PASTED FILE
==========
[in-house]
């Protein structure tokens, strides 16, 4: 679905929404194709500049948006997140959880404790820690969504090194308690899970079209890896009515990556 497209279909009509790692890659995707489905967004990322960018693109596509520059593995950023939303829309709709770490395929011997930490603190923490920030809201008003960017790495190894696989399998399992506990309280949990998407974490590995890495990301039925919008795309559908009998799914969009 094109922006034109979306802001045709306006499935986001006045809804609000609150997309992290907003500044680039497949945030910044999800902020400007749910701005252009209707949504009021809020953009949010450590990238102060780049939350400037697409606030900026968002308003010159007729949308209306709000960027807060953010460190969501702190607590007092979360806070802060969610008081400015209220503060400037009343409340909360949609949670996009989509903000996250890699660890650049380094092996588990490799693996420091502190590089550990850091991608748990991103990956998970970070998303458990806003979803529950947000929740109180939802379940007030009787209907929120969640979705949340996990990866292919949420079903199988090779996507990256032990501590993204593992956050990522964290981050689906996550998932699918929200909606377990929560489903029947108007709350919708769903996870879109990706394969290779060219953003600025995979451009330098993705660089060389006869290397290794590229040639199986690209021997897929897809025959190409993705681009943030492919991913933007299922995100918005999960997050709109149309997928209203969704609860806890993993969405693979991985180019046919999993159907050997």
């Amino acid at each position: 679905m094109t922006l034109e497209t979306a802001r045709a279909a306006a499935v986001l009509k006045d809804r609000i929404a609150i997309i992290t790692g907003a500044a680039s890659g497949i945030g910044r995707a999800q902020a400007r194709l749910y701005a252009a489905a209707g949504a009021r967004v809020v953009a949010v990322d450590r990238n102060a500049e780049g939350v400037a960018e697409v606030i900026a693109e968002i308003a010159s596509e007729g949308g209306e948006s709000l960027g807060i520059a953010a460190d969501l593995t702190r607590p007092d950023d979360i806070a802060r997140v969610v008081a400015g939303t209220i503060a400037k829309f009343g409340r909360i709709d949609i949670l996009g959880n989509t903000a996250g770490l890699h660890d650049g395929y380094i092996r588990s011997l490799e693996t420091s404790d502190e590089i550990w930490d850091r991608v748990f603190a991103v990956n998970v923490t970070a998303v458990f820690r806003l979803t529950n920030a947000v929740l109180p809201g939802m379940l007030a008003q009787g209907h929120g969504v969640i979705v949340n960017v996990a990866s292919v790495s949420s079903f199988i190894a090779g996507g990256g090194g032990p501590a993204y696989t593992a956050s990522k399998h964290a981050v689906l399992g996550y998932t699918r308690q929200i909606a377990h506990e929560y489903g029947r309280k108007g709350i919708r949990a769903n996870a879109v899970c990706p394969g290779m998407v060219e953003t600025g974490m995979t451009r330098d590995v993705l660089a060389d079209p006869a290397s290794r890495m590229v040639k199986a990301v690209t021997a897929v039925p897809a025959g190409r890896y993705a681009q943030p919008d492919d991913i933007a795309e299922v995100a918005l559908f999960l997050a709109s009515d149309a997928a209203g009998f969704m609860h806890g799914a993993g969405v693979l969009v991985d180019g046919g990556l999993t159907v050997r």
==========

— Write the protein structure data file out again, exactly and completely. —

[in-house]
């Protein structure tokens, strides 16, 4: 679905929404194709500049948006997140959880404790820690969504090194308690899970079209890896009515990556 497209279909009509790692890659995707489905967004990322960018693109596509520059593995950023939303829309709709770490395929011997930490603190923490920030809201008003960017790495190894696989399998399992506990309280949990998407974490590995890495990301039925919008795309559908009998799914969009 094109922006034109979306802001045709306006499935986001006045809804609000609150997309992290907003500044680039497949945030910044999800902020400007749910701005252009209707949504009021809020953009949010450590990238102060780049939350400037697409606030900026968002308003010159007729949308209306709000960027807060953010460190969501702190607590007092979360806070802060969610008081400015209220503060400037009343409340909360949609949670996009989509903000996250890699660890650049380094092996588990490799693996420091502190590089550990850091991608748990991103990956998970970070998303458990806003979803529950947000929740109180939802379940007030009787209907929120969640979705949340996990990866292919949420079903199988090779996507990256032990501590993204593992956050990522964290981050689906996550998932699918929200909606377990929560489903029947108007709350919708769903996870879109990706394969290779060219953003600025995979451009330098993705660089060389006869290397290794590229040639199986690209021997897929897809025959190409993705681009943030492919991913933007299922995100918005999960997050709109149309997928209203969704609860806890993993969405693979991985180019046919999993159907050997």
């Amino acid at each position: 679905m094109t922006l034109e497209t979306a802001r045709a279909a306006a499935v986001l009509k006045d809804r609000i929404a609150i997309i992290t790692g907003a500044a680039s890659g497949i945030g910044r995707a999800q902020a400007r194709l749910y701005a252009a489905a209707g949504a009021r967004v809020v953009a949010v990322d450590r990238n102060a500049e780049g939350v400037a960018e697409v606030i900026a693109e968002i308003a010159s596509e007729g949308g209306e948006s709000l960027g807060i520059a953010a460190d969501l593995t702190r607590p007092d950023d979360i806070a802060r997140v969610v008081a400015g939303t209220i503060a400037k829309f009343g409340r909360i709709d949609i949670l996009g959880n989509t903000a996250g770490l890699h660890d650049g395929y380094i092996r588990s011997l490799e693996t420091s404790d502190e590089i550990w930490d850091r991608v748990f603190a991103v990956n998970v923490t970070a998303v458990f820690r806003l979803t529950n920030a947000v929740l109180p809201g939802m379940l007030a008003q009787g209907h929120g969504v969640i979705v949340n960017v996990a990866s292919v790495s949420s079903f199988i190894a090779g996507g990256g090194g032990p501590a993204y696989t593992a956050s990522k399998h964290a981050v689906l399992g996550y998932t699918r308690q929200i909606a377990h506990e929560y489903g029947r309280k108007g709350i919708r949990a769903n996870a879109v899970c990706p394969g290779m998407v060219e953003t600025g974490m995979t451009r330098d590995v993705l660089a060389d079209p006869a290397s290794r890495m590229v040639k199986a990301v690209t021997a897929v039925p897809a025959g190409r890896y993705a681009q943030p919008d492919d991913i933007a795309e299922v995100a918005l559908f999960l997050a709109s009515d149309a997928a209203g009998f969704m609860h806890g799914a993993g969405v693979l969009v991985d180019g046919g990556l999993t159907v050997r």